Data center fires don’t just threaten digital infrastructure. They can claim lives and put businesses at risk. Although data center fires are rare, they can and do happen. There are nearly 8,000 data centers worldwide, but what if a fire struck a facility that you built, maintained, or operated? Two recent examples demonstrate the potential consequences.

Last fall, a lithium-ion battery started a fire in an electrical control room in South Korea. The conflagration eventually disrupted the operations of a data center that provides essential services to many businesses. Today, those businesses are considering a lawsuit for financial damages caused by the outage. There’s also the tragic case of how electrical arcing near an Iowa data center caused a fire that killed electricians.

According to safety experts, data centers need to take a multifaceted approach to safety. In addition to reviewing their fire suppression and mitigation plans, operators need to harden their facilities against fire damage and update their disaster recovery strategies. As part of these efforts, facility managers can require data center construction companies to install fire-resistant gaskets with doors and panels.

UL 94 ratings and performance properties

Many data center builders and operators are familiar with the UL 94 flammability standard from Underwriters Laboratories. However, there’s a difference between UL 94 V0, which is a vertical burn rating, and UL 94 HB, which is a horizontal burn rating. There are also ratings like UL 94 V1, V2, and V3, all of which are part of the same standard. When a material passes testing, UL issues a Yellow Card.

In addition to using rubber with the right UL 94 rating, it’s important to determine if the gaskets can withstand water, heat, and steam. Most fire suppression systems in data centers are water-based, so gaskets need to resist water in both its liquid and gaseous forms. Even if a fire occurs and is suppressed before significant damage occurs, gaskets still need to resist high temperatures.

Impact resistance is an additional requirement. For example, consider the rubber gaskets that are used between metal data center panels. They need to be soft enough to compress, fill the gap between two surfaces, and form a seal. Yet, the rubber must also withstand permanent deformation. If a gasket becomes crushed from compressive stresses, seal failure may occur.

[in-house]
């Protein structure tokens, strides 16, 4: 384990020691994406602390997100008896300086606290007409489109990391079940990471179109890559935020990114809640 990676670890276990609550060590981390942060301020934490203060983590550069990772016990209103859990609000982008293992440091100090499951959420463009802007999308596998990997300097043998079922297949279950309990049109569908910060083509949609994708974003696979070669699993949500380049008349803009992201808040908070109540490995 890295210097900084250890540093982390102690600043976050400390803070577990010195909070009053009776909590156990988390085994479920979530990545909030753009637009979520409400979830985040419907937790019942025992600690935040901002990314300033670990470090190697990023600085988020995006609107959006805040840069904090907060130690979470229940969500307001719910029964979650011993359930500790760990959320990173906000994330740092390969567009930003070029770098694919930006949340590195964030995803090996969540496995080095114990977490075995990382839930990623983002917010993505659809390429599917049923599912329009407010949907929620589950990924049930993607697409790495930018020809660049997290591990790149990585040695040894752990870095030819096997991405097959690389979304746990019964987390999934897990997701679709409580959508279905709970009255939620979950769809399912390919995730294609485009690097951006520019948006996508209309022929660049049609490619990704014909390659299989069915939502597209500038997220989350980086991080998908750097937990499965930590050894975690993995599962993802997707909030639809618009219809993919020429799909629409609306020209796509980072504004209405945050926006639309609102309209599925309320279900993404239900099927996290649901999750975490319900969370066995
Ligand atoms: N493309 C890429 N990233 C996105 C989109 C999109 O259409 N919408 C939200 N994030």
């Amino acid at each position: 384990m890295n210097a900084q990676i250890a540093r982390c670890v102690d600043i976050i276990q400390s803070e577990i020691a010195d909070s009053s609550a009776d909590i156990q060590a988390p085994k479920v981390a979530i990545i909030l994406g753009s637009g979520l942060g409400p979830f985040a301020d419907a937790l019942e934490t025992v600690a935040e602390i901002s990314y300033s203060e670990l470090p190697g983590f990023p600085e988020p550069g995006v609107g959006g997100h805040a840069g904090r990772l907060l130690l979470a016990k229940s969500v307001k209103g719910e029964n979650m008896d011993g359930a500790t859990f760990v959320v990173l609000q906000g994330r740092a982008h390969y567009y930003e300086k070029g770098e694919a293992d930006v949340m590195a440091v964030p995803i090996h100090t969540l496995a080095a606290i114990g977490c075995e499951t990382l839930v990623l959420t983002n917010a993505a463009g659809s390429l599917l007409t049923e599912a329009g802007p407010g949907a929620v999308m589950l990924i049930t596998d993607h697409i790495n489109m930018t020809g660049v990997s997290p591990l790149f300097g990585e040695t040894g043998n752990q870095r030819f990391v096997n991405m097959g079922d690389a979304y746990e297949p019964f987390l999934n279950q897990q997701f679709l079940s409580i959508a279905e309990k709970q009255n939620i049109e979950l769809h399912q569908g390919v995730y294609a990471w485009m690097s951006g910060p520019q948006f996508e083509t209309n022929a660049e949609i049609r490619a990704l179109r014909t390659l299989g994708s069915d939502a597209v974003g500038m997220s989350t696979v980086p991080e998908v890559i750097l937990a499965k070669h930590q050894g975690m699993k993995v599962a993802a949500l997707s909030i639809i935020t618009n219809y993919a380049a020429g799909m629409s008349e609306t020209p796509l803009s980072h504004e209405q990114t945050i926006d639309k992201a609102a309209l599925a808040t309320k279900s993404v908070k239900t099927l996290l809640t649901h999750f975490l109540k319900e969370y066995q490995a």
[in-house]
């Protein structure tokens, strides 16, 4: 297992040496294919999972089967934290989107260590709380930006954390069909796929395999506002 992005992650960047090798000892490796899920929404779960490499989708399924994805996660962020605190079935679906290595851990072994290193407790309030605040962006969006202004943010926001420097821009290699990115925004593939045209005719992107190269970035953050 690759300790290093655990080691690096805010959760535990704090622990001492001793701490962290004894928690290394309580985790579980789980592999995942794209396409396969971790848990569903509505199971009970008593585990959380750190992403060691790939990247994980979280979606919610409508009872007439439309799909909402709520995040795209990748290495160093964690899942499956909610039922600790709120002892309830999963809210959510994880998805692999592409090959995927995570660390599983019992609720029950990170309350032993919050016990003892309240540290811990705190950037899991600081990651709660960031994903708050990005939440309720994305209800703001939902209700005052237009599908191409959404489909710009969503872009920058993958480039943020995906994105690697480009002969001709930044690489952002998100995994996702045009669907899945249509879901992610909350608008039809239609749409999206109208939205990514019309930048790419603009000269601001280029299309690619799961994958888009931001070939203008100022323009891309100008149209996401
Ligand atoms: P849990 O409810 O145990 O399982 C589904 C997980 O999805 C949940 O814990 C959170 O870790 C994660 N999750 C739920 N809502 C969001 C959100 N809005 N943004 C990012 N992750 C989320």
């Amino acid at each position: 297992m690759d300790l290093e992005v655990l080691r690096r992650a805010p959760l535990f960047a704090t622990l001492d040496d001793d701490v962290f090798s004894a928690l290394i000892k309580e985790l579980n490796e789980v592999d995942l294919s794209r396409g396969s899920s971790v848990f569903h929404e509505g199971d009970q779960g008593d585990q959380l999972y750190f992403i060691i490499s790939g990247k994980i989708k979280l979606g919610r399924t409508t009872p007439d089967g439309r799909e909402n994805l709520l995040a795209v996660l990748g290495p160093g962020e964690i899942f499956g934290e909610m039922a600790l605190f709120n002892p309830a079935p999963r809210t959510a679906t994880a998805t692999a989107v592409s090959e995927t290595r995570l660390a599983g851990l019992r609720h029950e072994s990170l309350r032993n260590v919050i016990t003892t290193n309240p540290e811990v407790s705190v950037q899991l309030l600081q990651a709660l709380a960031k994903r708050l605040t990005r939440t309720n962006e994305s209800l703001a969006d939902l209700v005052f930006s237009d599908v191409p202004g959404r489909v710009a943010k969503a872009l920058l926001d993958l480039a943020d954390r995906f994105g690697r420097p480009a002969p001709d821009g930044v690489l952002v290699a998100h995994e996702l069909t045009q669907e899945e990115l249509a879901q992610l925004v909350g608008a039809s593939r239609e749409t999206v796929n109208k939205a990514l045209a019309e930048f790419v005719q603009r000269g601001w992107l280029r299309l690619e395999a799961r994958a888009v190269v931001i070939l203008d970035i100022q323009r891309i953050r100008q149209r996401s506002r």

From material selection to gasket installation

In addition, data center gaskets need the right size and shape. Height and length are important measurements, but so is the width of the gap that the gasket is designed to fill. Along with these technical considerations, data center builders and operators need to think about gasket costs, order quantities, lead times, and ease of installation. There are a number of factors to consider.

First, because fire-resistant rubber is a specialty compound, it’s more expensive than a commodity material. Plus, the minimum order quantities (MOQs) can be higher than what data center builders and operators expect, and tooling charges may apply. The tools, or dies, that are used to extrude lengths of rubber take time to build, and the extrusion process itself carries lead times.


UL 94 HB EPDM sponge rubber gasket
A UL 94 HB EPDM sponge rubber gasket with spring steel clip.
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Data center operators and builders can also choose fire-resistant gaskets that are easy to install. With taped gaskets, an installer peels back a protective liner and sticks the gasket to the substrate. Gasket tapes can provide either temporary or permanent bonding, but the ones that are used in data centers need to meet the same UL 94 rating as the gasketing material itself.

Data center case study

Finding gaskets that can meet all of these requirements might seem challenging, but some data centers are using rubber seals that meet these specifications. For example, when a leading search engine needed to build more data centers, the operator asked the builder to source fire-resistant gasketing from a distributor and fabricator of industrial rubber products.

The compound the data center specified was a UL 94 HB EPDM sponge rubber with a spring steel clip for impact resistance. This black EPDM rubber has a UL Yellow Card and a product information document that lists safety and performance properties, which proves the material meets the applicable UL standard. This rubber compound also provides heat, steam, and water resistance.

Although it contains a steel clip, this elastomer still has a durometer, or hardness, that supports proper compression. Seals made of this material are designed to fit a 1/8-inch gap between panels and support the use of fire-resistant adhesive tape.

As demand for data centers continues to grow, builders and operators need to choose quality materials to protect their investments. UL 94 HB EPDM sponge rubber gaskets won’t prevent events, such as thermal runaway or electrical arcing from happening, but they can mitigate the potentially catastrophic effects should fires occur.